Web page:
If you asked a group of people what the American Dream was, you would probably receive a different answer from each person. However, the responses would probably revolve around the central themes of having enough resources to cut down on everyday stresses and/or having a family to share life with. What attracts much of the world’s immigrants to the United States is the hope of success and prosperity, or just the opportunity to increase the quality of one’s life. While some people get lucky and are born into success or were born at the right time to have economical success come a little easier, success and prosperity are mostly gained through working hard and using your resources wisely.
It’s pretty clear that how one goes about achieving the American Dream is far different than it was 50 years ago, or even 30 years ago. A college degree isn’t a guarantee for getting a better job, and even the housing market is prone to major crashes, as we all witnessed in 2008. While we could debate for years over what the best strategies are for success, what we do know is that generations entering the work force now are having to be much more adaptable and innovative to make the American Dream into their reality. Many of these young workers are disillusioned with traditional 9-5 company jobs and are turning toward entrepreneurship.
We have all heard of the phrase “It takes money to make money,” and for the large part, you will need some resources to launch a business of your own. Utilizing Self-Directed IRAs is one way to gather the required resources. Unlike conventional IRAs, which limit the kinds of investments investors can make, Self-Directed IRAs open up the possibilities of investment to nearly anything, including your small start-up. Self-Directed IRAs call these “private placements”, and some entrepreneurs rely on investors to invest on them through this avenue.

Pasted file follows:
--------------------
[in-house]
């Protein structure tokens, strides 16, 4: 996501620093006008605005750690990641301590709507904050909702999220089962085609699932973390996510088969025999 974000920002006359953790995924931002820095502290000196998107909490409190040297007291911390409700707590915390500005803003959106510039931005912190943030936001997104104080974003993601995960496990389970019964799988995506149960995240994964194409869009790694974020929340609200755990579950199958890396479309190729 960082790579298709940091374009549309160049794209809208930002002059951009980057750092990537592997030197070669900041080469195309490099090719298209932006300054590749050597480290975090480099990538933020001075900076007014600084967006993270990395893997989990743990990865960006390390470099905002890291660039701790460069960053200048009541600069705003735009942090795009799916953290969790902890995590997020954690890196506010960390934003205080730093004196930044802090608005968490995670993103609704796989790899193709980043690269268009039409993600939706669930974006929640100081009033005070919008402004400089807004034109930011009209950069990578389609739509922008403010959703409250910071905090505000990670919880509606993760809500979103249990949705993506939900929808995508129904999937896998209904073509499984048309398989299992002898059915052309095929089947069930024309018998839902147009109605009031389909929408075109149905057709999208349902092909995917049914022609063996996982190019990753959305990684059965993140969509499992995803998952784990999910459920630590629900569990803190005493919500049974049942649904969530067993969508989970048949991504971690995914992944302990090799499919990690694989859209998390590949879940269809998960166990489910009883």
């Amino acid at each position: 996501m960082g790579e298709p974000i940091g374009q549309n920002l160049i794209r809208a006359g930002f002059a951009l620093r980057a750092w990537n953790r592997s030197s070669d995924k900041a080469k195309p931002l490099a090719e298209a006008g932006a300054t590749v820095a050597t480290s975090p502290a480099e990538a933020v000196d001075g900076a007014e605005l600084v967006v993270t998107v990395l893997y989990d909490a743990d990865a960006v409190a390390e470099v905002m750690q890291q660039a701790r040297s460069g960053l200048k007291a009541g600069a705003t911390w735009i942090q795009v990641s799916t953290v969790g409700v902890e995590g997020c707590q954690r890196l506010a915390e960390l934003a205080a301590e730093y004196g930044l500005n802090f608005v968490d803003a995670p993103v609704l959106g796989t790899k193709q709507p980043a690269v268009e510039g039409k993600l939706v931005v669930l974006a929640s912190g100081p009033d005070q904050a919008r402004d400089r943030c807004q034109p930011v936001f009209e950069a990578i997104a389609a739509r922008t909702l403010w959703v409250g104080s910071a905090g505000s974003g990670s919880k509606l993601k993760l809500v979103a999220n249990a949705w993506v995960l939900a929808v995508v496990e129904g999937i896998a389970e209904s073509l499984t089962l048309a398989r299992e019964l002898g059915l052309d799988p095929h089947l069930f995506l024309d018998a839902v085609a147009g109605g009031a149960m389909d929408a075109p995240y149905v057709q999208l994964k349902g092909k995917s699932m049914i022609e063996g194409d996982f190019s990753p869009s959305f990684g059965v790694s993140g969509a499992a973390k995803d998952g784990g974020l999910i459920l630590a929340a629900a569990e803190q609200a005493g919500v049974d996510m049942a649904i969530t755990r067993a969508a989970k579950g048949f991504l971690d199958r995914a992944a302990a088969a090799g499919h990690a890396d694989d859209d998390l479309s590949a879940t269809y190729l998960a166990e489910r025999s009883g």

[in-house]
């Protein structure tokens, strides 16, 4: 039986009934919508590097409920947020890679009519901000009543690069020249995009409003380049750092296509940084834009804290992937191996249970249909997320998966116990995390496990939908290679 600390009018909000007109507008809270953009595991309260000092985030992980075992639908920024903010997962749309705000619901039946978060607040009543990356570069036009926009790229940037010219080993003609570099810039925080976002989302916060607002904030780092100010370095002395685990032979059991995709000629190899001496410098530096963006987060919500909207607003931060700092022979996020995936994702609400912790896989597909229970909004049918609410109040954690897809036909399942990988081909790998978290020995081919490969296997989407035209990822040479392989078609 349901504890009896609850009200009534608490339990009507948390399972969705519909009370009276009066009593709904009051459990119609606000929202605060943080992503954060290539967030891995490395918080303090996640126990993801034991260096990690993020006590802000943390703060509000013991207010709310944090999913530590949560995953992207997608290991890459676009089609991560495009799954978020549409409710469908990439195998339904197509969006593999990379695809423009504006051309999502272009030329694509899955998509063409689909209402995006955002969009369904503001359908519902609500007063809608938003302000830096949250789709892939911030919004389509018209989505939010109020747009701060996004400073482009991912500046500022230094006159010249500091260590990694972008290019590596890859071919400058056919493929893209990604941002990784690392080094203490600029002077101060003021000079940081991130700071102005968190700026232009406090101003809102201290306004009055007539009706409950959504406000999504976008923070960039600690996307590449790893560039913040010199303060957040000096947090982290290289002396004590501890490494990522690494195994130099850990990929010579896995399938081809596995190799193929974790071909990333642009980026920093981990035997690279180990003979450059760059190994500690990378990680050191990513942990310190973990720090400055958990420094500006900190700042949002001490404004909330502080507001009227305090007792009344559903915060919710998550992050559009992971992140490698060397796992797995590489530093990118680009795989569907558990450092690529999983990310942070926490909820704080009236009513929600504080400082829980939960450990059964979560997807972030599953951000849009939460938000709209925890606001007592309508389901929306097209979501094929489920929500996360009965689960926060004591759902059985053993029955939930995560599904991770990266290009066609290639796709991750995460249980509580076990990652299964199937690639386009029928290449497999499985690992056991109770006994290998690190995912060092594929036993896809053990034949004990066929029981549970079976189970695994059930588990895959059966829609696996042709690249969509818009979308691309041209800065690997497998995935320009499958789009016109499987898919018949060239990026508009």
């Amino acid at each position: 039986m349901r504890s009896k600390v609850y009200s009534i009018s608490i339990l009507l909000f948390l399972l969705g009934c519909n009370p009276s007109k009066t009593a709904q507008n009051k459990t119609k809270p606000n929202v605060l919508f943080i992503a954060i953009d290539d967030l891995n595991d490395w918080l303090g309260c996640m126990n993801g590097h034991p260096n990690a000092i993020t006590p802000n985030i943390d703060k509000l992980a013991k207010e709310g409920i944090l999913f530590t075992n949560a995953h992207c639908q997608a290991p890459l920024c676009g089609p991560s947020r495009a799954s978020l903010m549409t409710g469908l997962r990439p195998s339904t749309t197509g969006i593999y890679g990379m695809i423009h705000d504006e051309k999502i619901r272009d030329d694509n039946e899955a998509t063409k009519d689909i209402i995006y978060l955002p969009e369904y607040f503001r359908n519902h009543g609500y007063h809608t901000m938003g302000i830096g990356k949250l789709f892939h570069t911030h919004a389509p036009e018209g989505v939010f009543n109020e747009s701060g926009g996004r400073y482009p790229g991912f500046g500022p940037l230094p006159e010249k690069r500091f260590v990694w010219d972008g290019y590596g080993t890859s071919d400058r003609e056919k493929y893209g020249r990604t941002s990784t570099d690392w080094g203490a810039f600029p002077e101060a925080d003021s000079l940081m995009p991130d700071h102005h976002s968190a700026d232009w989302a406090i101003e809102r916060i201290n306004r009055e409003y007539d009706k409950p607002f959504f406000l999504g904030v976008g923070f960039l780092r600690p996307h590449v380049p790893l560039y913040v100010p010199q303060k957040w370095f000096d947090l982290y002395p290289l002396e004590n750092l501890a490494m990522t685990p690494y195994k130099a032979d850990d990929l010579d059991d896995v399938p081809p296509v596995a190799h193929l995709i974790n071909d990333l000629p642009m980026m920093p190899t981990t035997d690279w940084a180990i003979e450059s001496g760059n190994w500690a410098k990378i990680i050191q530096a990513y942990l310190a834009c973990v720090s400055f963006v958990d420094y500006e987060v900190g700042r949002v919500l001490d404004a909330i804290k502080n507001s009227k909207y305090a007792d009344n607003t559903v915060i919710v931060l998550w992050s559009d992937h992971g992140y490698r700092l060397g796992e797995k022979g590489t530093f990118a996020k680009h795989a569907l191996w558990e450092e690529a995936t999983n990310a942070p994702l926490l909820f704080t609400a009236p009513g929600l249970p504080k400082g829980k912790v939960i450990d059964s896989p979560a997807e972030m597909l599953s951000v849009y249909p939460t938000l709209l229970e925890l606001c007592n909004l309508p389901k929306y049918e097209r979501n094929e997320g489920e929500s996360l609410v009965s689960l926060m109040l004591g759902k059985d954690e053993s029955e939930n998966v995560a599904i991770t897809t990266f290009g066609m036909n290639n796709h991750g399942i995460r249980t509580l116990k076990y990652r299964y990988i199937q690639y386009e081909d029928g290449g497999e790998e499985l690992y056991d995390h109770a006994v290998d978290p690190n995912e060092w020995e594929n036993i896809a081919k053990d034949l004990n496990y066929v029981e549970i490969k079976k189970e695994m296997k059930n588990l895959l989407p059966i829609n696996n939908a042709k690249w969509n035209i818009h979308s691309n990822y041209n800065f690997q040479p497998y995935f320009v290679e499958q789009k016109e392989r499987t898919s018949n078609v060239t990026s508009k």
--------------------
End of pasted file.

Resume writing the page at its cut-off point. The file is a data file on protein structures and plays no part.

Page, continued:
Keep in mind, you can’t invest your own retirement funds into your business idea, and neither can your family or close friends. However, a handful of smart investors who see value in your idea might just provide you with the funds necessary to see it come to life. Usually investors are keenly aware that Self-Directed IRAs are inherently riskier than the safer stocks, bonds, and mutual funds they are used to. However, they also understand that with greater risk often comes greater reward.
Investors in Self-Directed IRAs like to stick with what they know or in a single industry in order to stay well updated on trends and news. They will likely vet potential investment opportunities before putting their money anywhere, and the process can sometimes take months of intense study. After all, not only are business owners relying on investors for launch money, but the investors are relying on the business for retirement money. In the right situation, investments in Self-Directed IRAs can turn out to be a win-win for everyone where all players get the sweet satisfaction of the American Dream in the end.